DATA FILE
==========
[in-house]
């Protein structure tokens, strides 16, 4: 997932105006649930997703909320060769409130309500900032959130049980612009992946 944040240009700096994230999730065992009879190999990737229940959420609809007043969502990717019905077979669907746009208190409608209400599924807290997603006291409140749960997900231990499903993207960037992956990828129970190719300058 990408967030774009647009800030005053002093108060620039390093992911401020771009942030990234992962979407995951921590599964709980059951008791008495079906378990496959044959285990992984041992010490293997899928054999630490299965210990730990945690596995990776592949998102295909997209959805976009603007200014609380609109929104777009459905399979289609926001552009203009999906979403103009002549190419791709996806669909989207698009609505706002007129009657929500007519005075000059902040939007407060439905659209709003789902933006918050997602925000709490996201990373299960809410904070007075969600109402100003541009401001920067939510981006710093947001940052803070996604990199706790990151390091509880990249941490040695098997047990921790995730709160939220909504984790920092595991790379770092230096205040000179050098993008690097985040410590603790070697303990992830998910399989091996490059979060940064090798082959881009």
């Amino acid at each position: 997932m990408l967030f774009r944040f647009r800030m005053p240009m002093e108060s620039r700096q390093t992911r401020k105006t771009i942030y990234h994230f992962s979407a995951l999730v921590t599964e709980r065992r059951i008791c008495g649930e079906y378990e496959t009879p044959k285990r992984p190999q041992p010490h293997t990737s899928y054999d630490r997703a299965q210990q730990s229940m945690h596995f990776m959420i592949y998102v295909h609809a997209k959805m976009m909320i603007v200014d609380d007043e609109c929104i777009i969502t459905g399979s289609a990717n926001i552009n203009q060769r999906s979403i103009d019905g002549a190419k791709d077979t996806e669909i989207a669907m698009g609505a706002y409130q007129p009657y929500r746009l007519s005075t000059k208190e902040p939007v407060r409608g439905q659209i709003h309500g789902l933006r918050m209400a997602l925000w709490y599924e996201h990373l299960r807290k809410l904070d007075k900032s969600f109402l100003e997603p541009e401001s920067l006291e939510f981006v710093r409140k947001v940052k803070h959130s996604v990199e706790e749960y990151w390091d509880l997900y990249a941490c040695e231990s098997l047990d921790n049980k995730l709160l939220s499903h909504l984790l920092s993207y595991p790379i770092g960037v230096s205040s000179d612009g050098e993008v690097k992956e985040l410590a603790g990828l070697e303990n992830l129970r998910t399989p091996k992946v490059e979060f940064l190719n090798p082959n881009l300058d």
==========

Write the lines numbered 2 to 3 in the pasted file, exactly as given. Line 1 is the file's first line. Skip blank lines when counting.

């Protein structure tokens, strides 16, 4: 997932105006649930997703909320060769409130309500900032959130049980612009992946 944040240009700096994230999730065992009879190999990737229940959420609809007043969502990717019905077979669907746009208190409608209400599924807290997603006291409140749960997900231990499903993207960037992956990828129970190719300058 990408967030774009647009800030005053002093108060620039390093992911401020771009942030990234992962979407995951921590599964709980059951008791008495079906378990496959044959285990992984041992010490293997899928054999630490299965210990730990945690596995990776592949998102295909997209959805976009603007200014609380609109929104777009459905399979289609926001552009203009999906979403103009002549190419791709996806669909989207698009609505706002007129009657929500007519005075000059902040939007407060439905659209709003789902933006918050997602925000709490996201990373299960809410904070007075969600109402100003541009401001920067939510981006710093947001940052803070996604990199706790990151390091509880990249941490040695098997047990921790995730709160939220909504984790920092595991790379770092230096205040000179050098993008690097985040410590603790070697303990992830998910399989091996490059979060940064090798082959881009």
């Amino acid at each position: 997932m990408l967030f774009r944040f647009r800030m005053p240009m002093e108060s620039r700096q390093t992911r401020k105006t771009i942030y990234h994230f992962s979407a995951l999730v921590t599964e709980r065992r059951i008791c008495g649930e079906y378990e496959t009879p044959k285990r992984p190999q041992p010490h293997t990737s899928y054999d630490r997703a299965q210990q730990s229940m945690h596995f990776m959420i592949y998102v295909h609809a997209k959805m976009m909320i603007v200014d609380d007043e609109c929104i777009i969502t459905g399979s289609a990717n926001i552009n203009q060769r999906s979403i103009d019905g002549a190419k791709d077979t996806e669909i989207a669907m698009g609505a706002y409130q007129p009657y929500r746009l007519s005075t000059k208190e902040p939007v407060r409608g439905q659209i709003h309500g789902l933006r918050m209400a997602l925000w709490y599924e996201h990373l299960r807290k809410l904070d007075k900032s969600f109402l100003e997603p541009e401001s920067l006291e939510f981006v710093r409140k947001v940052k803070h959130s996604v990199e706790e749960y990151w390091d509880l997900y990249a941490c040695e231990s098997l047990d921790n049980k995730l709160l939220s499903h909504l984790l920092s993207y595991p790379i770092g960037v230096s205040s000179d612009g050098e993008v690097k992956e985040l410590a603790g990828l070697e303990n992830l129970r998910t399989p091996k992946v490059e979060f940064l190719n090798p082959n881009l300058d």